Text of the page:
School is not about success or failure
Updated: May 23, 2019
A dear Irish teacher friend once said “we all reach our potential”, whatever that means...
Failure does NOT belong to the language of learning. I bring this to your attention because the concept is trending at schools... When we learned to walk and talk, failure didn’t happen unless the grown up wanted their treasure to be the first, the best or the fastest, failure is the language of the ego and ego rubs shoulders with regret, resentment and fear.
Failure and success is a finite concept, it belongs to competition and achievement. The carrot seed does not need to know the concept of failure to grow, it has a purpose and that is to grow, so it grows. The purpose of all living things is to grow, where does “failure” fit within a purpose? When we focus on the purpose, learning is inevitable. The person who can’t speak will learn to communicate because the purpose is to connect so as to grow. A person who is blind will learn to read because the purpose is to connect with the written word so as to grow. The concept of success and failure is limiting.
The 5 Rs, Reading, Riting, Rithmetic, Remembering and Regurgitating. Schools bought in to failure when they bought in to exams, exams were introduced to streamline the learning process as schools became more populated. Schools needed to make learning efficient, maybe not particularly more effective. They introduced the first exam and wrote their first report in 1858. It pointed out, “Their answers, even when accurate, showed a general uniformity of expression which seemed to imply that meagre handbooks had been placed before the Students to be ‘got up’ and that little attempt had been made by their instructors to excite the interest of their pupils by questionings or remarks of their own.”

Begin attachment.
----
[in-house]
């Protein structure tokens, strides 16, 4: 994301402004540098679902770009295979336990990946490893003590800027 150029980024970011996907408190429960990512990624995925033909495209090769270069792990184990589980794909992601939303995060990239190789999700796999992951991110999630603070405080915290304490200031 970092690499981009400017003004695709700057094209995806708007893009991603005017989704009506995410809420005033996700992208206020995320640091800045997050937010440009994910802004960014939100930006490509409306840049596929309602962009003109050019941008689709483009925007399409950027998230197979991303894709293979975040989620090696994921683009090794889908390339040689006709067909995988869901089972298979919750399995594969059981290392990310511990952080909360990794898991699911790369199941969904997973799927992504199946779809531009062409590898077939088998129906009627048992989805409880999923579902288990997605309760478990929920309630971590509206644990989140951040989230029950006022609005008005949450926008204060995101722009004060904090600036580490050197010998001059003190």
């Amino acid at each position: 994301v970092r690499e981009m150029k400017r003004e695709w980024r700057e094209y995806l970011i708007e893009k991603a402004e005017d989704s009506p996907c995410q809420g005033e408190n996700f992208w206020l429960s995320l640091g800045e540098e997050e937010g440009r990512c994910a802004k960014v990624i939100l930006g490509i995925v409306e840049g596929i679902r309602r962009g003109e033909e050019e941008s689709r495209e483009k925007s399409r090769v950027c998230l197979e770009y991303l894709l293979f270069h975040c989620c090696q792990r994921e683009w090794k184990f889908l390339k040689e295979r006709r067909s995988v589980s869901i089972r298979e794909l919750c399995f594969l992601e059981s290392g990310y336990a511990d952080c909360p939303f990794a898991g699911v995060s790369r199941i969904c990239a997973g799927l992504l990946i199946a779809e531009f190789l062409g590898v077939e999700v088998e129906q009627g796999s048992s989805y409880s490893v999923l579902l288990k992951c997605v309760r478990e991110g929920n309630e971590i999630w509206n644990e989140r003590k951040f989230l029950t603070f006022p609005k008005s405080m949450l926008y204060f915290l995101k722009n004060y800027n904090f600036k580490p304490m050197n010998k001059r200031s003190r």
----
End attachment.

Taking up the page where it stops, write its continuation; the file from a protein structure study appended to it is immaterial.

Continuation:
Exams and assessments within a confined criteria are still the main measure of learning in the academic system. What does this say about the evolution of academia? To reflect the times, exams were expected to stimulate competition through reward. In this new millennium, students need the ability to relate to others, participate, contribute, manage oneself and to think. It is a heavy burden to expect an adjudicator to assess the validity and importance of an original idea, don’t you think? So we continue to measure how well we remember facts and how well we can regurgitate them because it is measurable. So how can we measure education without creating winners and losers, success and failure? How did they possibly learn prior to 1858? I see possibility, I see potential.
Learning does not breakdown or stop functioning, misfire or come to nothing, as the definition of failure would suggest. Learning stops when you have reached your potential – six feet under? Even then, you would expect that your learning is in the space you left behind.
Learning is infinite, it is abundant. Failure is the absence of learning.
Therese is from a large family with three children of her own. Mr 26, Miss 24 and Master 15. As an educator with many years of experience, she has collected plenty of stories, she uses these and family tales to inform her teaching practice.